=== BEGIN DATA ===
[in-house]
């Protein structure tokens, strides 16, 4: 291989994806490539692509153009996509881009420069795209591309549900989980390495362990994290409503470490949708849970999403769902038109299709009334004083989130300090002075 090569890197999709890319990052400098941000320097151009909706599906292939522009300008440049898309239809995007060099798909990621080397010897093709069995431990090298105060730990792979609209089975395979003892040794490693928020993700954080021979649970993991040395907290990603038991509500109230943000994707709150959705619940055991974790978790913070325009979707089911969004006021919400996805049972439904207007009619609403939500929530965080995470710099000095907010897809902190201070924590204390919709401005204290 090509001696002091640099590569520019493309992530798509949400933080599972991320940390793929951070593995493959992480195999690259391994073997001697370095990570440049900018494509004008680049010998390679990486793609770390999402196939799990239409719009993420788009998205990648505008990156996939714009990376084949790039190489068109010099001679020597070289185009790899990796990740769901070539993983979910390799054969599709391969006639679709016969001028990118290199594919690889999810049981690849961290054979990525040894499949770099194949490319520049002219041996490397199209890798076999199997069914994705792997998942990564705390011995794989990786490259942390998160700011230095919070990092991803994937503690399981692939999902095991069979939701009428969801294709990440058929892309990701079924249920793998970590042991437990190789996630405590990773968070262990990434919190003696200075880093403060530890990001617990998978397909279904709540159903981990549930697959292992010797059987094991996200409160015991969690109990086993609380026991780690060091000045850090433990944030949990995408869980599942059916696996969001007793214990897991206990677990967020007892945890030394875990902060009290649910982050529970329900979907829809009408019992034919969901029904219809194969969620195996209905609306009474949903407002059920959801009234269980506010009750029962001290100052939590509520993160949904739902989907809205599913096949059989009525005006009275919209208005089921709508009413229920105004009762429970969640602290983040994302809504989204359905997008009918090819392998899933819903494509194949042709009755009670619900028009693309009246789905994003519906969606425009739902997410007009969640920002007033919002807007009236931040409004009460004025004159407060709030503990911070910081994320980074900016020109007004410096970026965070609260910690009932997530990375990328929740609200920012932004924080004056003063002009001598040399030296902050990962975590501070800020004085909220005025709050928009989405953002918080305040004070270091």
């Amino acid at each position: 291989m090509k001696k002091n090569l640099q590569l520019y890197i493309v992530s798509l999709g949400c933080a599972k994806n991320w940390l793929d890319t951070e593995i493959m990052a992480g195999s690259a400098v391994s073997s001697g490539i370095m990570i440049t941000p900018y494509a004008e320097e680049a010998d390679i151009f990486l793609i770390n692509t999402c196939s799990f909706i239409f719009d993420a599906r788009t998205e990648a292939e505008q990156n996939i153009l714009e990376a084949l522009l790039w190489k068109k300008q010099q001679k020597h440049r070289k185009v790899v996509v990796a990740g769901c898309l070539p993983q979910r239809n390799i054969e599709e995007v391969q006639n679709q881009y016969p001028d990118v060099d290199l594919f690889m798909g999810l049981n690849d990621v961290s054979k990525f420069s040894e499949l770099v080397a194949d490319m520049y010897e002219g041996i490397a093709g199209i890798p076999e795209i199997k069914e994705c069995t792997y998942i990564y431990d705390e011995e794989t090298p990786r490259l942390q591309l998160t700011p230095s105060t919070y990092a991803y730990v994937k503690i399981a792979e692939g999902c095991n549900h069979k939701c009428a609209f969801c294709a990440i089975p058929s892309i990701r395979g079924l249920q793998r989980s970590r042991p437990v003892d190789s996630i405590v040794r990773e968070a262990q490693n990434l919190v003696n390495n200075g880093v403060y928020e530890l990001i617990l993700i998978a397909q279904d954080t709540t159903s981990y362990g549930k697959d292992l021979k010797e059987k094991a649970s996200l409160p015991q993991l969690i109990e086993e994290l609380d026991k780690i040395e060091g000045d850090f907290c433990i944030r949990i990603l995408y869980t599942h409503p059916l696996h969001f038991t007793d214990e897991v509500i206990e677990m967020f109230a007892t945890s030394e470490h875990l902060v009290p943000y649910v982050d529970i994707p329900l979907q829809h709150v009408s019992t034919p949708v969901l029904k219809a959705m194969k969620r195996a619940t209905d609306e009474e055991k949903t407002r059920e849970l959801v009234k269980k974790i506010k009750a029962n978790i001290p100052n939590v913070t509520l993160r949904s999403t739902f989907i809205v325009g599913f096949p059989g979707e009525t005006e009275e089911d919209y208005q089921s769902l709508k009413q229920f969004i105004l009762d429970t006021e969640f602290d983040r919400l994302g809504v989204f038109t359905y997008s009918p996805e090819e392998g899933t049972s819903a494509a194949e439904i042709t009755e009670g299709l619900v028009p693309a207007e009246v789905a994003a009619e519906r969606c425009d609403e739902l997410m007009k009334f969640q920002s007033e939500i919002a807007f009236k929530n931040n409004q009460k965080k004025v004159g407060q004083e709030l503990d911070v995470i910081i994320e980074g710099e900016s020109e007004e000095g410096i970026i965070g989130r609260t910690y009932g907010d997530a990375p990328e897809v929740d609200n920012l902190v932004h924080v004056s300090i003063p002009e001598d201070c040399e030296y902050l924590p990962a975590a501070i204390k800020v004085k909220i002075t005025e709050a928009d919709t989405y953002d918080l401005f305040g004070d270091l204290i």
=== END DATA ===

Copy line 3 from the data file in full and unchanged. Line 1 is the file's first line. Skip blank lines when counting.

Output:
């Amino acid at each position: 291989m090509k001696k002091n090569l640099q590569l520019y890197i493309v992530s798509l999709g949400c933080a599972k994806n991320w940390l793929d890319t951070e593995i493959m990052a992480g195999s690259a400098v391994s073997s001697g490539i370095m990570i440049t941000p900018y494509a004008e320097e680049a010998d390679i151009f990486l793609i770390n692509t999402c196939s799990f909706i239409f719009d993420a599906r788009t998205e990648a292939e505008q990156n996939i153009l714009e990376a084949l522009l790039w190489k068109k300008q010099q001679k020597h440049r070289k185009v790899v996509v990796a990740g769901c898309l070539p993983q979910r239809n390799i054969e599709e995007v391969q006639n679709q881009y016969p001028d990118v060099d290199l594919f690889m798909g999810l049981n690849d990621v961290s054979k990525f420069s040894e499949l770099v080397a194949d490319m520049y010897e002219g041996i490397a093709g199209i890798p076999e795209i199997k069914e994705c069995t792997y998942i990564y431990d705390e011995e794989t090298p990786r490259l942390q591309l998160t700011p230095s105060t919070y990092a991803y730990v994937k503690i399981a792979e692939g999902c095991n549900h069979k939701c009428a609209f969801c294709a990440i089975p058929s892309i990701r395979g079924l249920q793998r989980s970590r042991p437990v003892d190789s996630i405590v040794r990773e968070a262990q490693n990434l919190v003696n390495n200075g880093v403060y928020e530890l990001i617990l993700i998978a397909q279904d954080t709540t159903s981990y362990g549930k697959d292992l021979k010797e059987k094991a649970s996200l409160p015991q993991l969690i109990e086993e994290l609380d026991k780690i040395e060091g000045d850090f907290c433990i944030r949990i990603l995408y869980t599942h409503p059916l696996h969001f038991t007793d214990e897991v509500i206990e677990m967020f109230a007892t945890s030394e470490h875990l902060v009290p943000y649910v982050d529970i994707p329900l979907q829809h709150v009408s019992t034919p949708v969901l029904k219809a959705m194969k969620r195996a619940t209905d609306e009474e055991k949903t407002r059920e849970l959801v009234k269980k974790i506010k009750a029962n978790i001290p100052n939590v913070t509520l993160r949904s999403t739902f989907i809205v325009g599913f096949p059989g979707e009525t005006e009275e089911d919209y208005q089921s769902l709508k009413q229920f969004i105004l009762d429970t006021e969640f602290d983040r919400l994302g809504v989204f038109t359905y997008s009918p996805e090819e392998g899933t049972s819903a494509a194949e439904i042709t009755e009670g299709l619900v028009p693309a207007e009246v789905a994003a009619e519906r969606c425009d609403e739902l997410m007009k009334f969640q920002s007033e939500i919002a807007f009236k929530n931040n409004q009460k965080k004025v004159g407060q004083e709030l503990d911070v995470i910081i994320e980074g710099e900016s020109e007004e000095g410096i970026i965070g989130r609260t910690y009932g907010d997530a990375p990328e897809v929740d609200n920012l902190v932004h924080v004056s300090i003063p002009e001598d201070c040399e030296y902050l924590p990962a975590a501070i204390k800020v004085k909220i002075t005025e709050a928009d919709t989405y953002d918080l401005f305040g004070d270091l204290i």